Jump to a New ChapterAnatomy of SAT Numbers & OperationsEssential ConceptsEssential StrategiesTest-Taking StrategiesThe 8 Most Common MistakesConclusionSet 1: Multiple ChoiceSet 2: Grid-InsPosttest
 Types of Items Effective Strategizing Tackling Math and Supermath Head Items

 Tackling Numbers Game Items Tackling The Real World Items
Tackling Numbers Game Items
As you’ll see, our step method is almost identical to Math and Supermath Heads. Follow these steps every time you see a Numbers Game item:
Step 1: Determine what the item is really asking you to solve.
Step 2: Determine which formulas and concepts to use.
Step 3: Do the math by writing out every step.
Step 4: Plug in numbers for variables to check your math.
Numbers Game Items in Slow Motion
We’ll look at this first Numbers Game item together:
 7. If n and r are positive integers and (n + r)n is even, which of the following MUST be false? (A) If n is odd, then r is odd. (B) If n is odd, then r is even. (C) If n is even, then r is even. (D) If n is even, then r is odd. (E) If n is zero, r must be even.
Step 1: Determine what the item is really asking you to solve.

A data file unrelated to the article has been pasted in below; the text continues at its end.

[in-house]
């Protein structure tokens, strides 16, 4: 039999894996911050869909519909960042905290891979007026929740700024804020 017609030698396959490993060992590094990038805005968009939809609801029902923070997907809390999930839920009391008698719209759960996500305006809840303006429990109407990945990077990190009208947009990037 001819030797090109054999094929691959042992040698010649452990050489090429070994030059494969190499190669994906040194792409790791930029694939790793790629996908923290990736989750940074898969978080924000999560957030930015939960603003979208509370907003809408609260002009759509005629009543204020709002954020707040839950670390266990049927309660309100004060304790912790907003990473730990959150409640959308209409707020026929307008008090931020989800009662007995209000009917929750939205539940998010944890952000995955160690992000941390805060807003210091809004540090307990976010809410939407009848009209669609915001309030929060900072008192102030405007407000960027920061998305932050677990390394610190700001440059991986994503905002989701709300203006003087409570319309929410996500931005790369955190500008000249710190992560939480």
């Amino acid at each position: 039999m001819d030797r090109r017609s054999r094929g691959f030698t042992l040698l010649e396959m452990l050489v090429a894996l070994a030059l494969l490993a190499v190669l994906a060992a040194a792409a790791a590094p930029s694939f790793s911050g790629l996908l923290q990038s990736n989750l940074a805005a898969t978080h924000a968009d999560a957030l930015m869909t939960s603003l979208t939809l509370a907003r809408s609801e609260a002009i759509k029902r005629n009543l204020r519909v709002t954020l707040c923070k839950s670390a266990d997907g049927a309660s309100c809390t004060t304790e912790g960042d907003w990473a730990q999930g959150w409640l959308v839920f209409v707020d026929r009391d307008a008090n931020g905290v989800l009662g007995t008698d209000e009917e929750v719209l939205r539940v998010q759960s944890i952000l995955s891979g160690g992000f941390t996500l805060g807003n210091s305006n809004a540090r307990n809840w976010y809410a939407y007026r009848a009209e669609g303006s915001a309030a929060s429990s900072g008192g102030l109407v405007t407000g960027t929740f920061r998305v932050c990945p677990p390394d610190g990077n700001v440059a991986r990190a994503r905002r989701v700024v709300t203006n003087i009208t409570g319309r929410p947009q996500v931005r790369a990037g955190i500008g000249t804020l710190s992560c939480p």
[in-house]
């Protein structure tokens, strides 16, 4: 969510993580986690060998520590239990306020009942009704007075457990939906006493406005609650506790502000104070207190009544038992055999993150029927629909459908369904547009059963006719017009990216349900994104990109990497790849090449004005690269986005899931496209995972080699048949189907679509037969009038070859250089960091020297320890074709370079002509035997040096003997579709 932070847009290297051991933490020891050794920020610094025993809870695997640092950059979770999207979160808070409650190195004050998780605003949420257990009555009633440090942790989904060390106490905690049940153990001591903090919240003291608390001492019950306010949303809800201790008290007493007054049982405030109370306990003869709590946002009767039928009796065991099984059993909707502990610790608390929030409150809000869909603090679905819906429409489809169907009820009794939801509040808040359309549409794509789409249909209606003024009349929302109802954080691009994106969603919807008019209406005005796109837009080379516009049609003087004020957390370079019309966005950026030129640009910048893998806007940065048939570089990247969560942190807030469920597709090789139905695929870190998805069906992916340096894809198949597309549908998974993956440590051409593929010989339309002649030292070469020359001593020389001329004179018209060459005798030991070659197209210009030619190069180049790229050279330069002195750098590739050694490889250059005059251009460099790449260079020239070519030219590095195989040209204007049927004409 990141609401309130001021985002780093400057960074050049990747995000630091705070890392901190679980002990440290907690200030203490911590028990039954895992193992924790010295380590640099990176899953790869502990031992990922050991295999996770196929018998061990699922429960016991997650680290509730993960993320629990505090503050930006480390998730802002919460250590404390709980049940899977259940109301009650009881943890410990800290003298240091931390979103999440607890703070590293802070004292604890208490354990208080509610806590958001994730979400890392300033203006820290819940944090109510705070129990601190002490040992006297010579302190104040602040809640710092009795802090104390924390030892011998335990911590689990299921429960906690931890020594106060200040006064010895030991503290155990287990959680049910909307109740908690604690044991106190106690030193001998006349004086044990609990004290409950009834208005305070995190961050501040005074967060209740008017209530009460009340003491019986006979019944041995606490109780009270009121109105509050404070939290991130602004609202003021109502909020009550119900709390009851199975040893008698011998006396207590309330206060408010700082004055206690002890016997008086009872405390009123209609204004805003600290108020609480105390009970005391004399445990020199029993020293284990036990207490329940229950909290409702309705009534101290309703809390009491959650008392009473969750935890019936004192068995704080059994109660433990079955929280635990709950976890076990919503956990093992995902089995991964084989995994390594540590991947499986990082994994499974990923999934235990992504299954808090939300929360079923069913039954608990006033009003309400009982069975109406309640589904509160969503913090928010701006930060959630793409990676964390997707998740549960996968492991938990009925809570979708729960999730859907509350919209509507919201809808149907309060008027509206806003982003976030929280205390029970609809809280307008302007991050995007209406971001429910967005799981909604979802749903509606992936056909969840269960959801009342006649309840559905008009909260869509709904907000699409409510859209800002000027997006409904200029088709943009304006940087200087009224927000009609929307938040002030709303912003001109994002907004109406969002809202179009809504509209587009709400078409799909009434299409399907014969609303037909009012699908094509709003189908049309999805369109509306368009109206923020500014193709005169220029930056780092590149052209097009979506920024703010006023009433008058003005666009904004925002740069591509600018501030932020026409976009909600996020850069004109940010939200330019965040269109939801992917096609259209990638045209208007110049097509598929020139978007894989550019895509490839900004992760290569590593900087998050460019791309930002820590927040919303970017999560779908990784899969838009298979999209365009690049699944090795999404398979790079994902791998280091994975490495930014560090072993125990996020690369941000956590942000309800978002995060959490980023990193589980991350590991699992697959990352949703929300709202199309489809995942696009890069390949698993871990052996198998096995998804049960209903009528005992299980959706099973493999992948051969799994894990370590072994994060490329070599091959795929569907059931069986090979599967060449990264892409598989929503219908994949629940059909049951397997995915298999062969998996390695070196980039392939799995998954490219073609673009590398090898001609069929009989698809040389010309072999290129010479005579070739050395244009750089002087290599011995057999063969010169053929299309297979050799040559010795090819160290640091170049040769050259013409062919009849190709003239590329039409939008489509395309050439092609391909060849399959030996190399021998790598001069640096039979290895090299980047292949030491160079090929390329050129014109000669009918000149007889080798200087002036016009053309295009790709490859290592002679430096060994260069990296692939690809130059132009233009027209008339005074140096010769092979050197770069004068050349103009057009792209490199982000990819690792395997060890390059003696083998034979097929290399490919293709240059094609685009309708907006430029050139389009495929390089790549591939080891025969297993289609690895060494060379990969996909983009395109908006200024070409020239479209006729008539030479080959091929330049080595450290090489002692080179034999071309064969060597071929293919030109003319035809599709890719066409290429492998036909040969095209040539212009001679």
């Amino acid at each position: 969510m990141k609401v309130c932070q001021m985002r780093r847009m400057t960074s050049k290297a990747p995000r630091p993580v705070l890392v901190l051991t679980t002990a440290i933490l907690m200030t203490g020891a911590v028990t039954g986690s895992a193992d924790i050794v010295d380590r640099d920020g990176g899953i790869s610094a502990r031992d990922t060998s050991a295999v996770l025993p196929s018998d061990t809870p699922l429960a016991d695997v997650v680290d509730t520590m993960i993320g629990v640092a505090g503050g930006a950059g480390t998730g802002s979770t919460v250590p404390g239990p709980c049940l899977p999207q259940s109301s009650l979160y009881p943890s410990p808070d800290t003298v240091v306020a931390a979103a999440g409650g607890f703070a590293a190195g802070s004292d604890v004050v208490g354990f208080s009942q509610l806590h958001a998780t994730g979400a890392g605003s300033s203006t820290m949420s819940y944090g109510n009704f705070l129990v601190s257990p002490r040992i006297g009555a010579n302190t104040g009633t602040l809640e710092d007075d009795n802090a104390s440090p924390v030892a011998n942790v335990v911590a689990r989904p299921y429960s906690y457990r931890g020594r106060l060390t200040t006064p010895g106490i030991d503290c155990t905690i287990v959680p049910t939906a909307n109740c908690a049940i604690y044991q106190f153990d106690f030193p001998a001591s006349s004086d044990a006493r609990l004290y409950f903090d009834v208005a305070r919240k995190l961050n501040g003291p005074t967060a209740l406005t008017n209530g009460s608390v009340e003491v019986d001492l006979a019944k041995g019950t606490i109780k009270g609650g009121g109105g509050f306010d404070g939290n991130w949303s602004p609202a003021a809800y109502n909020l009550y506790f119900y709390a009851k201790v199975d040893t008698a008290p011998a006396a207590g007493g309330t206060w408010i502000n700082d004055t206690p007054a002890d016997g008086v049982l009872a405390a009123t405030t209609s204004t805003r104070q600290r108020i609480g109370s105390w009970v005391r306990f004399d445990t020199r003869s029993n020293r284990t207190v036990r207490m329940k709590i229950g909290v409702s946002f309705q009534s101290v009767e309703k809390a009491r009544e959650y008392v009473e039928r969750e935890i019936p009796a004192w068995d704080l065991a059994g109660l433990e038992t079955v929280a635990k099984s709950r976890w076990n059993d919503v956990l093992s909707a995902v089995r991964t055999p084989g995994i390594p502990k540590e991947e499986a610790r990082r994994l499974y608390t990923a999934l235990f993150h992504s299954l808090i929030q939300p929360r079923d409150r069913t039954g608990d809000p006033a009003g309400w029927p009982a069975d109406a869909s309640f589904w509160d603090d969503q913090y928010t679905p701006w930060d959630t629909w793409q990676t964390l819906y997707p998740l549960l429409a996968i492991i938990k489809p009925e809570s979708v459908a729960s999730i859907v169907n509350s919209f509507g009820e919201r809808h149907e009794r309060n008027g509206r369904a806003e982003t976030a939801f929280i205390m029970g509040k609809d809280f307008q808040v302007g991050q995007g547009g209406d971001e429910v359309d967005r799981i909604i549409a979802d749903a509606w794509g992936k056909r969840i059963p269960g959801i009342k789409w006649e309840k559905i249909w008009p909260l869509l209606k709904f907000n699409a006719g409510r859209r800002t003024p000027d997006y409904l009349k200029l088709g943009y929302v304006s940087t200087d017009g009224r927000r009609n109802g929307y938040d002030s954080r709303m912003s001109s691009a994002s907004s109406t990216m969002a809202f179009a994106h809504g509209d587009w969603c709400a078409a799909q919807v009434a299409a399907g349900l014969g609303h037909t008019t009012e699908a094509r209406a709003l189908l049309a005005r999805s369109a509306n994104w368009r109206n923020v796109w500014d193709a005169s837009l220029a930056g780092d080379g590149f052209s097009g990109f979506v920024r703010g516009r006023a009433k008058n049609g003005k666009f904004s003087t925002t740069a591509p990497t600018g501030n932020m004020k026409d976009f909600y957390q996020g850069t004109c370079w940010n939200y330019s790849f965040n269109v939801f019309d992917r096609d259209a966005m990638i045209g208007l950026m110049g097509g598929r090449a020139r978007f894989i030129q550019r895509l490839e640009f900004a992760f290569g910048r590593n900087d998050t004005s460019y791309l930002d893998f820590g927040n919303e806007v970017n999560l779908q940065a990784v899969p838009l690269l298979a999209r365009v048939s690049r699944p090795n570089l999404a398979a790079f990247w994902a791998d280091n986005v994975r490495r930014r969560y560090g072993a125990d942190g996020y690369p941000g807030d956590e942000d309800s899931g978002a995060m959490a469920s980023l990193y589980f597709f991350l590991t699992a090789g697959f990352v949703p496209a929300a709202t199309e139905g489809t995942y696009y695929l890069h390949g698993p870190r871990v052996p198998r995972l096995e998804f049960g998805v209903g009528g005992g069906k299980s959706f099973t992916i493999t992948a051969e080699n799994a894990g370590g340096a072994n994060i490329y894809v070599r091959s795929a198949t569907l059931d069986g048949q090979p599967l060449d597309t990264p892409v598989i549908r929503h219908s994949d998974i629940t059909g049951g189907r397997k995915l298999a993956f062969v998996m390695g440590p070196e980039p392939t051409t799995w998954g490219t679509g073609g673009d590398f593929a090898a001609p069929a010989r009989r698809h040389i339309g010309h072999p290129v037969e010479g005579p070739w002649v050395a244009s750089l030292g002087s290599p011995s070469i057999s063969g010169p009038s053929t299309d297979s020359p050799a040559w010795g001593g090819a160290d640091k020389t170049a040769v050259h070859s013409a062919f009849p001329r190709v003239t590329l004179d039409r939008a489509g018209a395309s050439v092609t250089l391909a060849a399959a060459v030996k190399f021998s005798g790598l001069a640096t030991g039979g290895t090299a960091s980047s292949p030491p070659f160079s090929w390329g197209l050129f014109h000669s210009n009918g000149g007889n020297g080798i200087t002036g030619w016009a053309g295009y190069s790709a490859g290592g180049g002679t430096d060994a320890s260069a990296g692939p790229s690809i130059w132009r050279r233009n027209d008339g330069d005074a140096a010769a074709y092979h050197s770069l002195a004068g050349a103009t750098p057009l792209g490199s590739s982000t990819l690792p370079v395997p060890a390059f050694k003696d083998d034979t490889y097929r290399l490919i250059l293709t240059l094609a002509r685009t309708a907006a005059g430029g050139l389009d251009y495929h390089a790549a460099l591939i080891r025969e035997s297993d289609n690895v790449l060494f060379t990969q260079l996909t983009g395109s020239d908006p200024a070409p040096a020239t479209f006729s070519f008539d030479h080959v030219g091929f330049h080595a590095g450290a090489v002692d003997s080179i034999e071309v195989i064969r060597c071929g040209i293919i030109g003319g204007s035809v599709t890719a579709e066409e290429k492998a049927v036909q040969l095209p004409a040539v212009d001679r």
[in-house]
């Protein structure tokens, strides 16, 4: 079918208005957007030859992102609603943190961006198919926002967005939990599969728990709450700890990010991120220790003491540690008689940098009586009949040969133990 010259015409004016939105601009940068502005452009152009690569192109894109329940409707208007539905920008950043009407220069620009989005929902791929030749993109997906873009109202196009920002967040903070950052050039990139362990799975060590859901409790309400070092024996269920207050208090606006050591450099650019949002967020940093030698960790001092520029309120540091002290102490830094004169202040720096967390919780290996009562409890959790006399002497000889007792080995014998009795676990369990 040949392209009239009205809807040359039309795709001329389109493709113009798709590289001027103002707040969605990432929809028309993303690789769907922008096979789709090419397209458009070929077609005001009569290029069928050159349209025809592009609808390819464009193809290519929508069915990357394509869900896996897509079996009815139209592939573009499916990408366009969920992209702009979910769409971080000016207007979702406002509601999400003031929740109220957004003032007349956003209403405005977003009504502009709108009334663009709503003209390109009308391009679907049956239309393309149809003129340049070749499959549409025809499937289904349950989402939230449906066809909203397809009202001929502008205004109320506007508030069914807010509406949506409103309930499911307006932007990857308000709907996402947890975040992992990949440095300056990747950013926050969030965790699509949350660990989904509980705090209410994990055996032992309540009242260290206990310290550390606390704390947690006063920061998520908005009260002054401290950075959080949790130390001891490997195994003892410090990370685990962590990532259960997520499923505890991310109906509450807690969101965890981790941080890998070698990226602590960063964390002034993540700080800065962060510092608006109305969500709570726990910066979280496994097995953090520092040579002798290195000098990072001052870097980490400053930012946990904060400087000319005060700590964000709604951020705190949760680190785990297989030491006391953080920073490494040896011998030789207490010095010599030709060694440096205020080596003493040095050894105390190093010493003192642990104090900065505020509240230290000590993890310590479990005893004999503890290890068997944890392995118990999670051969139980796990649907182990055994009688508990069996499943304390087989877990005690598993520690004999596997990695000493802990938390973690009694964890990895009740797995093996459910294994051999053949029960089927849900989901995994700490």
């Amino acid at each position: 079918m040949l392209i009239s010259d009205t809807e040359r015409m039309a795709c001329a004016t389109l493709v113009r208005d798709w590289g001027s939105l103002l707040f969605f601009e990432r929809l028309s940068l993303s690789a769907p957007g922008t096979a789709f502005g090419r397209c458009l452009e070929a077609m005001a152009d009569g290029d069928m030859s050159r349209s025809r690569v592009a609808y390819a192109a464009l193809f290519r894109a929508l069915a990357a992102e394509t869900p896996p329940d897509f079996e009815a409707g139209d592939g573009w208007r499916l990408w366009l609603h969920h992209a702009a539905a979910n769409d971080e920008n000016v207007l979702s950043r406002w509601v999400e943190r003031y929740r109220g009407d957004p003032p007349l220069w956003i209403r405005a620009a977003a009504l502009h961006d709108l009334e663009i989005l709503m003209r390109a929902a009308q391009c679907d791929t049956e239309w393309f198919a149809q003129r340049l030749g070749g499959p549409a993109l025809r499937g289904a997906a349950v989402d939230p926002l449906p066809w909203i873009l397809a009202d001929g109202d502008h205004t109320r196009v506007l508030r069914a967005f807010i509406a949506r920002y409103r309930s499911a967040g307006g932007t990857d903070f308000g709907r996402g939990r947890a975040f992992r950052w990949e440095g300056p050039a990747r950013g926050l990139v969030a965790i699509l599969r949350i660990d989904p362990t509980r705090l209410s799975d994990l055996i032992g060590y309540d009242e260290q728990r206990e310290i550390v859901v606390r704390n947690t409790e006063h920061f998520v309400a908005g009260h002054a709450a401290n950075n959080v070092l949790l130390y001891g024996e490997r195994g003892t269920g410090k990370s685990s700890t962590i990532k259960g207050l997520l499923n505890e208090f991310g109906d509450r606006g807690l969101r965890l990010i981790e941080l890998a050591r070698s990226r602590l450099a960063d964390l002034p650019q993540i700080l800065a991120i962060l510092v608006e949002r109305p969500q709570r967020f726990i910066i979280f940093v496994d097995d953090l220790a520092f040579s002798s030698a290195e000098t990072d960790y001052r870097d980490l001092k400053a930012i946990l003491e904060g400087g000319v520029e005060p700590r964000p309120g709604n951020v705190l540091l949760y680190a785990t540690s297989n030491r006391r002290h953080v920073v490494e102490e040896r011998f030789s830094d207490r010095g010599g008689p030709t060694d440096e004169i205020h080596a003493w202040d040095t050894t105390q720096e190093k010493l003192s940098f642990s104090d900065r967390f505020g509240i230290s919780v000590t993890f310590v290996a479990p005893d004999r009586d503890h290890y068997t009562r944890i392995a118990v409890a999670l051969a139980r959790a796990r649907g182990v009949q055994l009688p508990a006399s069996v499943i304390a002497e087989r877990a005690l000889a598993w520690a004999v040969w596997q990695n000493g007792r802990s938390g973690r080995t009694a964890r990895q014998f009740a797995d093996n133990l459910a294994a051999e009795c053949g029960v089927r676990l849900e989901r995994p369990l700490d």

The stem here wants you to apply your knowledge of odd/even number operations. What it really wants you to do is to discover which n and r combination makes the product odd, not even.
Step 2: Determine which formulas and concepts to use.
To solve this item, you should apply the formulas you just learned in the Essential Concepts section.
Remember the multiplication table for odd/even numbers? Here it is:
eveneven = even
evenodd = even
oddodd = odd
even + even = even
odd + odd = even
even + odd = odd
You definitely need to use these tables, so it is worth writing them down before you move ahead.
Step 3: Do the math by writing out every step.
From the multiplication table, you know that oddodd = odd. So both n and (n + r) should be odd.
To make the sum of n + r odd, either n or r must be odd. From our multiplication chart, we know that if n + r is odd, n must also be odd if we want the product of the two to be odd. Therefore, r should be even. Now go back to the answer choices. Answer B says that n is odd and r is even. This combination turns the answer into an odd number. Pick this answer choice.